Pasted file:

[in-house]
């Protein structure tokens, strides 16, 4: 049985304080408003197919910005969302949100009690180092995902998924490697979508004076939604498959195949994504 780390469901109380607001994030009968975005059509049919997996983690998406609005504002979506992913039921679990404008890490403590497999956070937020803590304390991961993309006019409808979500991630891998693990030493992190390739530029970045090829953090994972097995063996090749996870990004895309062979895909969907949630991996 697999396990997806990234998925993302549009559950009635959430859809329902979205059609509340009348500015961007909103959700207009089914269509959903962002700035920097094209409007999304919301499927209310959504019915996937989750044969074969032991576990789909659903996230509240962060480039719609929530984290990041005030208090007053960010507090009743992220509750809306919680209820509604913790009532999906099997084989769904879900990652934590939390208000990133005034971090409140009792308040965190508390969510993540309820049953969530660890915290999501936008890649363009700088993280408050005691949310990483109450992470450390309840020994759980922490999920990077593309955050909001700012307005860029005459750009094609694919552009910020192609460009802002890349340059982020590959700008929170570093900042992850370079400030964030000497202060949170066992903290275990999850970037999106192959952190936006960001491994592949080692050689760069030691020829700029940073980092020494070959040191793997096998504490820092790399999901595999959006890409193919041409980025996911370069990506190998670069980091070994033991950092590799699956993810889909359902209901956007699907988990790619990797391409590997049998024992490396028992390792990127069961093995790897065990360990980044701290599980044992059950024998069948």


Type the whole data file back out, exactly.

[in-house]
């Protein structure tokens, strides 16, 4: 049985304080408003197919910005969302949100009690180092995902998924490697979508004076939604498959195949994504 780390469901109380607001994030009968975005059509049919997996983690998406609005504002979506992913039921679990404008890490403590497999956070937020803590304390991961993309006019409808979500991630891998693990030493992190390739530029970045090829953090994972097995063996090749996870990004895309062979895909969907949630991996 697999396990997806990234998925993302549009559950009635959430859809329902979205059609509340009348500015961007909103959700207009089914269509959903962002700035920097094209409007999304919301499927209310959504019915996937989750044969074969032991576990789909659903996230509240962060480039719609929530984290990041005030208090007053960010507090009743992220509750809306919680209820509604913790009532999906099997084989769904879900990652934590939390208000990133005034971090409140009792308040965190508390969510993540309820049953969530660890915290999501936008890649363009700088993280408050005691949310990483109450992470450390309840020994759980922490999920990077593309955050909001700012307005860029005459750009094609694919552009910020192609460009802002890349340059982020590959700008929170570093900042992850370079400030964030000497202060949170066992903290275990999850970037999106192959952190936006960001491994592949080692050689760069030691020829700029940073980092020494070959040191793997096998504490820092790399999901595999959006890409193919041409980025996911370069990506190998670069980091070994033991950092590799699956993810889909359902209901956007699907988990790619990797391409590997049998024992490396028992390792990127069961093995790897065990360990980044701290599980044992059950024998069948």